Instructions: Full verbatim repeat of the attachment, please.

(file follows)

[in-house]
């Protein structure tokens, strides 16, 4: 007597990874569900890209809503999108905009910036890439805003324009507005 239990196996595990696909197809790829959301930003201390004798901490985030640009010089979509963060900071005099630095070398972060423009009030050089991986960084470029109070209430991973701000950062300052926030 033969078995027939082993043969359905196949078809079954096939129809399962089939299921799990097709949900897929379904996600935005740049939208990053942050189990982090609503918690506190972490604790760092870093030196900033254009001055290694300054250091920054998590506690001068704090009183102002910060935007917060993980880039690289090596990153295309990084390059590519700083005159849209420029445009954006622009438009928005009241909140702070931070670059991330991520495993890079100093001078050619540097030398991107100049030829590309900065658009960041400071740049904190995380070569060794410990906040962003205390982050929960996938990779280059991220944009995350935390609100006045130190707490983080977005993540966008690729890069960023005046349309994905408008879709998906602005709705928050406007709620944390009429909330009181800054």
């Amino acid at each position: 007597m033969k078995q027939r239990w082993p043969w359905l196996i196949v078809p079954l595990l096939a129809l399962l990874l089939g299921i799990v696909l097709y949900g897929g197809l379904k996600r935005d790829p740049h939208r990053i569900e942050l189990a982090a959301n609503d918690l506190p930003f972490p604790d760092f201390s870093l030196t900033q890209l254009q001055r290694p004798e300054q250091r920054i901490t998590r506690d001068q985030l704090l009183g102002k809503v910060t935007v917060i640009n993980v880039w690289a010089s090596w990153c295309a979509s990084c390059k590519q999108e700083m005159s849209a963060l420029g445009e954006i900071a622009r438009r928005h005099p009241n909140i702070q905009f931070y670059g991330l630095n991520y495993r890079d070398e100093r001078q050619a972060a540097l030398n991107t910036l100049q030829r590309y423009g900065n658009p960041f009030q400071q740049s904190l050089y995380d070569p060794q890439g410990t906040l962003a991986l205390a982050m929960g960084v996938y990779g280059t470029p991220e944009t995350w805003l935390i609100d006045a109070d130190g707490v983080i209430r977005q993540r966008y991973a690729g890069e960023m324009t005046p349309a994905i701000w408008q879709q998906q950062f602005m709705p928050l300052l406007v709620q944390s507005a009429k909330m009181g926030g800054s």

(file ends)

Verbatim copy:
[in-house]
């Protein structure tokens, strides 16, 4: 007597990874569900890209809503999108905009910036890439805003324009507005 239990196996595990696909197809790829959301930003201390004798901490985030640009010089979509963060900071005099630095070398972060423009009030050089991986960084470029109070209430991973701000950062300052926030 033969078995027939082993043969359905196949078809079954096939129809399962089939299921799990097709949900897929379904996600935005740049939208990053942050189990982090609503918690506190972490604790760092870093030196900033254009001055290694300054250091920054998590506690001068704090009183102002910060935007917060993980880039690289090596990153295309990084390059590519700083005159849209420029445009954006622009438009928005009241909140702070931070670059991330991520495993890079100093001078050619540097030398991107100049030829590309900065658009960041400071740049904190995380070569060794410990906040962003205390982050929960996938990779280059991220944009995350935390609100006045130190707490983080977005993540966008690729890069960023005046349309994905408008879709998906602005709705928050406007709620944390009429909330009181800054």
């Amino acid at each position: 007597m033969k078995q027939r239990w082993p043969w359905l196996i196949v078809p079954l595990l096939a129809l399962l990874l089939g299921i799990v696909l097709y949900g897929g197809l379904k996600r935005d790829p740049h939208r990053i569900e942050l189990a982090a959301n609503d918690l506190p930003f972490p604790d760092f201390s870093l030196t900033q890209l254009q001055r290694p004798e300054q250091r920054i901490t998590r506690d001068q985030l704090l009183g102002k809503v910060t935007v917060i640009n993980v880039w690289a010089s090596w990153c295309a979509s990084c390059k590519q999108e700083m005159s849209a963060l420029g445009e954006i900071a622009r438009r928005h005099p009241n909140i702070q905009f931070y670059g991330l630095n991520y495993r890079d070398e100093r001078q050619a972060a540097l030398n991107t910036l100049q030829r590309y423009g900065n658009p960041f009030q400071q740049s904190l050089y995380d070569p060794q890439g410990t906040l962003a991986l205390a982050m929960g960084v996938y990779g280059t470029p991220e944009t995350w805003l935390i609100d006045a109070d130190g707490v983080i209430r977005q993540r966008y991973a690729g890069e960023m324009t005046p349309a994905i701000w408008q879709q998906q950062f602005m709705p928050l300052l406007v709620q944390s507005a009429k909330m009181g926030g800054s």